- Biden faced a harrowing moment during his big night – Dairy-industry protesters stormed the stage during Biden’s victory speech on Super Tuesday
- Warren knocked Bloomberg down several pegs in the debates, but it wasn’t enough to save her campaign – Super Tuesday was a nightmare scenario for Elizabeth Warren
- Other than winning the American Samoa caucuses, Bloomberg had a terrible night – Bloomberg spent 50 times as much as Biden in Virginia and still got demolished and Bloomberg saw disastrous Super Tuesday results after spending a quarter of a billion dollars
- President Donald Trump was having a fun Super Tuesday online – Trump tweets video of ‘Mini’ Mike Bloomberg licking his ‘dirty’ fingers while eating pizza in apparent coronavirus reference
- Gabbard’s one delegate from the American Samoa caucuses could land her back on the debate stage – Tulsi Gabbard may have just qualified for the next Democratic debate thanks to American Samoa
Here’s the current delegate count, including the early results from Super Tuesday states:
Here’s what next:
- California and its huge chunk of delegates pose a crucial opportunity for Sanders as Biden crushes him almost everywhere else in the country, including in states like Minnesota and Massachusetts where Sanders was largely favored to win.
- We’re also monitoring important down-ballot US Senate and House races in North Carolina, Alabama, Texas, and California.
- Biden has officially overtaken Sanders in the delegate race – Stay tuned for more delegate updates.
- Power failures were reported at some Los Angeles polling places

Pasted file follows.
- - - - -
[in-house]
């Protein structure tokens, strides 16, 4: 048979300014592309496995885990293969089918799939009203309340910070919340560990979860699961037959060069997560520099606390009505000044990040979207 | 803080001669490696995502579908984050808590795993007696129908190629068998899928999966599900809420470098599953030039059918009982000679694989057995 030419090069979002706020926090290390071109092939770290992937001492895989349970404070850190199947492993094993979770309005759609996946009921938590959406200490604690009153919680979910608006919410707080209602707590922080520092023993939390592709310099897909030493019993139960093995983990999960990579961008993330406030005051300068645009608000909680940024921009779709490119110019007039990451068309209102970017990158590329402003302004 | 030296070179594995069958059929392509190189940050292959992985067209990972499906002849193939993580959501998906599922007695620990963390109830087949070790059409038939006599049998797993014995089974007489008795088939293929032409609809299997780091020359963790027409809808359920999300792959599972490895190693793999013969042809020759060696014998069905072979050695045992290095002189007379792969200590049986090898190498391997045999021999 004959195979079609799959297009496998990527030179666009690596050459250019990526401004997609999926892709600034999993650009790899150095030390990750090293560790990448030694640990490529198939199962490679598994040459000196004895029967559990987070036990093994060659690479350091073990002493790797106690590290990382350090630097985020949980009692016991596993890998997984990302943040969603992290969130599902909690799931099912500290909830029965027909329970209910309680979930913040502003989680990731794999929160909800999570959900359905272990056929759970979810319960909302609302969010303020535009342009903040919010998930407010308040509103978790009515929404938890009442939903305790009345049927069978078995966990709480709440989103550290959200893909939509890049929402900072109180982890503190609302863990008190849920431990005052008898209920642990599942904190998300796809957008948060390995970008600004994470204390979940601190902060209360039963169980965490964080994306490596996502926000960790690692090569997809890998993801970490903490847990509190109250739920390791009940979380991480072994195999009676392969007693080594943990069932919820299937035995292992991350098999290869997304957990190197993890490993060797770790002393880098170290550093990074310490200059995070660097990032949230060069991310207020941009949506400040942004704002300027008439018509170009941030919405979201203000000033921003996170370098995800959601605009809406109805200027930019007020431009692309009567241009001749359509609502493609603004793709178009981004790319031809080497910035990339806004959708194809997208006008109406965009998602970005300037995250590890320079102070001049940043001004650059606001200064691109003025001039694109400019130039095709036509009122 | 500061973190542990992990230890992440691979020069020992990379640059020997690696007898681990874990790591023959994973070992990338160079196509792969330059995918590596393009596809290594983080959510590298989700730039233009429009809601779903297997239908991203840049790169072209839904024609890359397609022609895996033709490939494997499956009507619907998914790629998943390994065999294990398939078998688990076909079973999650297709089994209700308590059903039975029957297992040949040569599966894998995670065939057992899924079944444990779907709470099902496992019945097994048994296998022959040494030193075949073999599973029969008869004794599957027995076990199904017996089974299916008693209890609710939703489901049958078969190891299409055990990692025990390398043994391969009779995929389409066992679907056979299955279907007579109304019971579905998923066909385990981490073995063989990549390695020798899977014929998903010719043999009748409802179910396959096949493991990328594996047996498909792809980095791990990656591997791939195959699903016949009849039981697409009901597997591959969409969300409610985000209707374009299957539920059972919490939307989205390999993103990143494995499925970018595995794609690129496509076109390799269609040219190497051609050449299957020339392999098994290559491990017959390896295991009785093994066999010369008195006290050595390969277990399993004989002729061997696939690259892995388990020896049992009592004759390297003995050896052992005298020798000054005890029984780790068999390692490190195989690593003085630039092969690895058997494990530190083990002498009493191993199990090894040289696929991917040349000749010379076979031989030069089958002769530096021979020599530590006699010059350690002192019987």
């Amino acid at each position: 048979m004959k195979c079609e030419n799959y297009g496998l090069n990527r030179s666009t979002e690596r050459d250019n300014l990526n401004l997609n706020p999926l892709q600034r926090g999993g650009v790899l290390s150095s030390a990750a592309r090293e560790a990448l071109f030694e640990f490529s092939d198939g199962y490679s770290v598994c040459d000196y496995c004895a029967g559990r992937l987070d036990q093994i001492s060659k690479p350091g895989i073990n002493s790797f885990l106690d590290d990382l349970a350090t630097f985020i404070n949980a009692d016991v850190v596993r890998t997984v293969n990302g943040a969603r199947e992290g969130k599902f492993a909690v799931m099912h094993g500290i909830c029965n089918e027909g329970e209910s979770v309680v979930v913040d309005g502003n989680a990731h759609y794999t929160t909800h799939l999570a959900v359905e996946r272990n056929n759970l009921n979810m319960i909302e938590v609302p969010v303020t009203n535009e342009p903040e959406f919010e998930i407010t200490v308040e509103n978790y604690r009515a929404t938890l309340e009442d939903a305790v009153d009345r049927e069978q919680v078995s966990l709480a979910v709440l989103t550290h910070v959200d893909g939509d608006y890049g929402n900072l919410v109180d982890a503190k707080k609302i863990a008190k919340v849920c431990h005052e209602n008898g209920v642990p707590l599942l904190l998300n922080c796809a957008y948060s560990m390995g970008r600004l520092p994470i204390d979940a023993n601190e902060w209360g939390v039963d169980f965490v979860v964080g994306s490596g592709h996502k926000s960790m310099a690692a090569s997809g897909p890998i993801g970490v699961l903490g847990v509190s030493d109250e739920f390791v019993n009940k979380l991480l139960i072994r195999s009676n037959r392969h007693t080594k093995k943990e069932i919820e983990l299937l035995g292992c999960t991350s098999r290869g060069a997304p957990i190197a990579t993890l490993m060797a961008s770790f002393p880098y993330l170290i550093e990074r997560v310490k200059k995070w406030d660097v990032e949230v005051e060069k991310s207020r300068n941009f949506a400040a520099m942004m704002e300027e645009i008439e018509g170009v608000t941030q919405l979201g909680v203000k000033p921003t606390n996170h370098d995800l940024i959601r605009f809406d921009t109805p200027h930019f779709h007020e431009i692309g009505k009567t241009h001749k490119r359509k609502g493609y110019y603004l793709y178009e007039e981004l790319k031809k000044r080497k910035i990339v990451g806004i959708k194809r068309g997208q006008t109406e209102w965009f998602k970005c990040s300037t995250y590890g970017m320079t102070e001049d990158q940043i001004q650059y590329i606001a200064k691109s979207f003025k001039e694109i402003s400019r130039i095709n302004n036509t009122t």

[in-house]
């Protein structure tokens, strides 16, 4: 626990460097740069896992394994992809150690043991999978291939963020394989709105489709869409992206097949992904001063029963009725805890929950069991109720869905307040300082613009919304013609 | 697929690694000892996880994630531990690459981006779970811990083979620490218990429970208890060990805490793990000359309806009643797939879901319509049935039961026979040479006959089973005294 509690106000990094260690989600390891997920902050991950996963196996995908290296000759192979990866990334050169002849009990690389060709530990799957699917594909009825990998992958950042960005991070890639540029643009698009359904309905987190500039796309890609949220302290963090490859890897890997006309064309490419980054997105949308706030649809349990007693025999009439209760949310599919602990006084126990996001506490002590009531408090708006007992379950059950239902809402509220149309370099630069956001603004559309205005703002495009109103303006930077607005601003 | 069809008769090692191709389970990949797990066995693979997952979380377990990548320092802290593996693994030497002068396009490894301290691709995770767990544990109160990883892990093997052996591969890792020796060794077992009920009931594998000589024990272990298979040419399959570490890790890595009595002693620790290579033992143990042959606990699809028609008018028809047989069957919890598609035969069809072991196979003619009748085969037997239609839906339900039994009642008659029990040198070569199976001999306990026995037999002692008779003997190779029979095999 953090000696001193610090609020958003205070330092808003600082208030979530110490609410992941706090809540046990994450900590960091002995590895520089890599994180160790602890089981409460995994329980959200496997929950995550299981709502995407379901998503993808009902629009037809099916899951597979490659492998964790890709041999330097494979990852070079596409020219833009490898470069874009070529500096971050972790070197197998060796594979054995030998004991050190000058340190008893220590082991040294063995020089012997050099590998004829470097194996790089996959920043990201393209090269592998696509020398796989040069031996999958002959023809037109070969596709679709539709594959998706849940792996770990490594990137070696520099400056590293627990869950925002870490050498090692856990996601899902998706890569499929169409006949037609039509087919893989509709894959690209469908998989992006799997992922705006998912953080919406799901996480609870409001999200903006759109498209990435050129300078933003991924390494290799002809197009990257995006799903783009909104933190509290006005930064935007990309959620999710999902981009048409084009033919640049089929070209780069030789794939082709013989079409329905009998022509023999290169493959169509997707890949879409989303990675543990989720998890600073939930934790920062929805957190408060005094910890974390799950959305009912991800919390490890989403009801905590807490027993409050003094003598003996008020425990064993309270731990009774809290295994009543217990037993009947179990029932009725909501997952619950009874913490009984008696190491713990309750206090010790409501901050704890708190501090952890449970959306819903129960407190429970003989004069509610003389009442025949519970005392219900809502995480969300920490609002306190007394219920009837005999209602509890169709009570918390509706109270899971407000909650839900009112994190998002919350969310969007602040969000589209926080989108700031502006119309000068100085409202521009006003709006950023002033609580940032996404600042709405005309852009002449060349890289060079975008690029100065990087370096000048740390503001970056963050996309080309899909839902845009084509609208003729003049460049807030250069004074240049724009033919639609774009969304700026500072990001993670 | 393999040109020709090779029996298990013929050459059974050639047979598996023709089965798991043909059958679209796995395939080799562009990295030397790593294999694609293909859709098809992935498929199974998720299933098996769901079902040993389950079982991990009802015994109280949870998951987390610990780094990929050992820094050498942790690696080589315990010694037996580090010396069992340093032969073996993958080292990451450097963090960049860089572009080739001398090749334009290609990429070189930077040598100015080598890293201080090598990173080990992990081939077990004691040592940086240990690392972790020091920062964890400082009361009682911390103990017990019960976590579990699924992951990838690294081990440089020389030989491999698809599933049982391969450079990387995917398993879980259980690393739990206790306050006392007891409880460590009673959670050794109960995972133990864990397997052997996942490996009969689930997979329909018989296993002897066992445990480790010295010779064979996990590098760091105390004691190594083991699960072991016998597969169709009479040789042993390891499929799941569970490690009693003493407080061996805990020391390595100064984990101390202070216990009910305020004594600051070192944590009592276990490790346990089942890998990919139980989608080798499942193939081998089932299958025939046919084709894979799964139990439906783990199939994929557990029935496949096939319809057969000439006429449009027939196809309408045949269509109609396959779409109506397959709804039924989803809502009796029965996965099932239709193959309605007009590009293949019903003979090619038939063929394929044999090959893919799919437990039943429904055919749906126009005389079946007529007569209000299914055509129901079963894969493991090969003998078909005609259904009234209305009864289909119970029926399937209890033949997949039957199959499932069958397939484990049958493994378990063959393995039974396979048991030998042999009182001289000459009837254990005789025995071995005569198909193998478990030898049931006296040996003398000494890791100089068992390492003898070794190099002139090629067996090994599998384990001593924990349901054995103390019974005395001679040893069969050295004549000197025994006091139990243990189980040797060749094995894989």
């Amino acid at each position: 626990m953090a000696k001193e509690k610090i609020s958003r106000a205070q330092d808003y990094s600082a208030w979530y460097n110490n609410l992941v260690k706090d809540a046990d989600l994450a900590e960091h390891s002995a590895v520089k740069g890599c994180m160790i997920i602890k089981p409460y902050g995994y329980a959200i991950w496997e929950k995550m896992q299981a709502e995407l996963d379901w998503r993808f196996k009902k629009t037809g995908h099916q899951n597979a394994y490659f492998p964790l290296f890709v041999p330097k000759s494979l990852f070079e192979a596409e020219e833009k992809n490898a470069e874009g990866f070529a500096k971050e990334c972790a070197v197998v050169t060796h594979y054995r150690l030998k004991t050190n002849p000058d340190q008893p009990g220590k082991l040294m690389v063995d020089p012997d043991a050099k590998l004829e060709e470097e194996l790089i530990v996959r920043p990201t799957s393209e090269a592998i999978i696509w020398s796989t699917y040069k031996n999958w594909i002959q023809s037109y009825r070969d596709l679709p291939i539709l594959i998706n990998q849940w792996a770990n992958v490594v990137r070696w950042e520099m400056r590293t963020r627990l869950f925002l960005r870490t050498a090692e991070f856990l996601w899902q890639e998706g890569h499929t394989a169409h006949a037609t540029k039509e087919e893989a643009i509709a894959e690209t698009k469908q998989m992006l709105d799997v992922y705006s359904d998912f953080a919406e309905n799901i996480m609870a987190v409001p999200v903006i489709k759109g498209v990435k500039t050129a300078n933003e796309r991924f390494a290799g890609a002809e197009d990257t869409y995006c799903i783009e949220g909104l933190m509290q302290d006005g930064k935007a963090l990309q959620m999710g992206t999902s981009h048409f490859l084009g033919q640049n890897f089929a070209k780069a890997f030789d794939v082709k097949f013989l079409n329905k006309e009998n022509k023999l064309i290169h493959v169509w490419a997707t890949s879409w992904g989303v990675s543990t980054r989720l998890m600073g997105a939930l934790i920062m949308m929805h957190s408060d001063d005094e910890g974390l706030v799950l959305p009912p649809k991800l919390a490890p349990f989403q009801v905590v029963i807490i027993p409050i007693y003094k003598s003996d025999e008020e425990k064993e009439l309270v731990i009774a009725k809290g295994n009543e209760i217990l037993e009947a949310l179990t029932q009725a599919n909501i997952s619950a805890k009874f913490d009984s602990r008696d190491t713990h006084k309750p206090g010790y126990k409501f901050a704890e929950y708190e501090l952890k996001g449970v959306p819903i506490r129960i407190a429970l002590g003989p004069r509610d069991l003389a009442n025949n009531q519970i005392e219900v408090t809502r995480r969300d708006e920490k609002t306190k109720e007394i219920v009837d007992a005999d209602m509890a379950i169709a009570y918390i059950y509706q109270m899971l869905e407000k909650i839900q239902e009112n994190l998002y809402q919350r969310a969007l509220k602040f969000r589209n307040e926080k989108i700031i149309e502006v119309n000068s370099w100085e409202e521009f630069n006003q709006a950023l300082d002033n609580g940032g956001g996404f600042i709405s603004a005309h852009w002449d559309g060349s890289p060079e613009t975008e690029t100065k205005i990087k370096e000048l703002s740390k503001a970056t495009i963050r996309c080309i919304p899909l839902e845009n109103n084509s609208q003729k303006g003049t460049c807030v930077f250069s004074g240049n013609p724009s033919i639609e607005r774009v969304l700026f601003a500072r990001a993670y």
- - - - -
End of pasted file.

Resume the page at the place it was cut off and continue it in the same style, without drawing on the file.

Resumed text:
- Bloomberg said his only path to the nomination was through a contested convention
- The Sanders campaign rolled out an ancient tool from a simpler era: Facebook profile-picture overlays
All about Super Tuesday:
Everything you need to know about Super Tuesday on March 3, the biggest day in the Democratic primaries
What’s at stake on Super Tuesday?
Every state has a certain number of delegates to allocate, determined by factors including how big the state is, how Democratic it leans, when it votes, and whether it votes with its neighbors.
On Tuesday, 1,357 pledged delegates, accounting for 35% of all the delegates allotted throughout the Democratic nomination process, will be allocated from 14 states and one US territory, and from Democrats living abroad:
- Vermont allocates 16 pledged delegates to the convention, or 0.4% of the total.
- Virginia allocates 99 pledged delegates to the convention, or 2.3% of the total.
- North Carolina allocates 110 pledged delegates to the convention, or 2.8% of the total.
- Alabama allocates 52 pledged delegates to the convention, making up 1.4% of the total delegates allocated throughout the primary.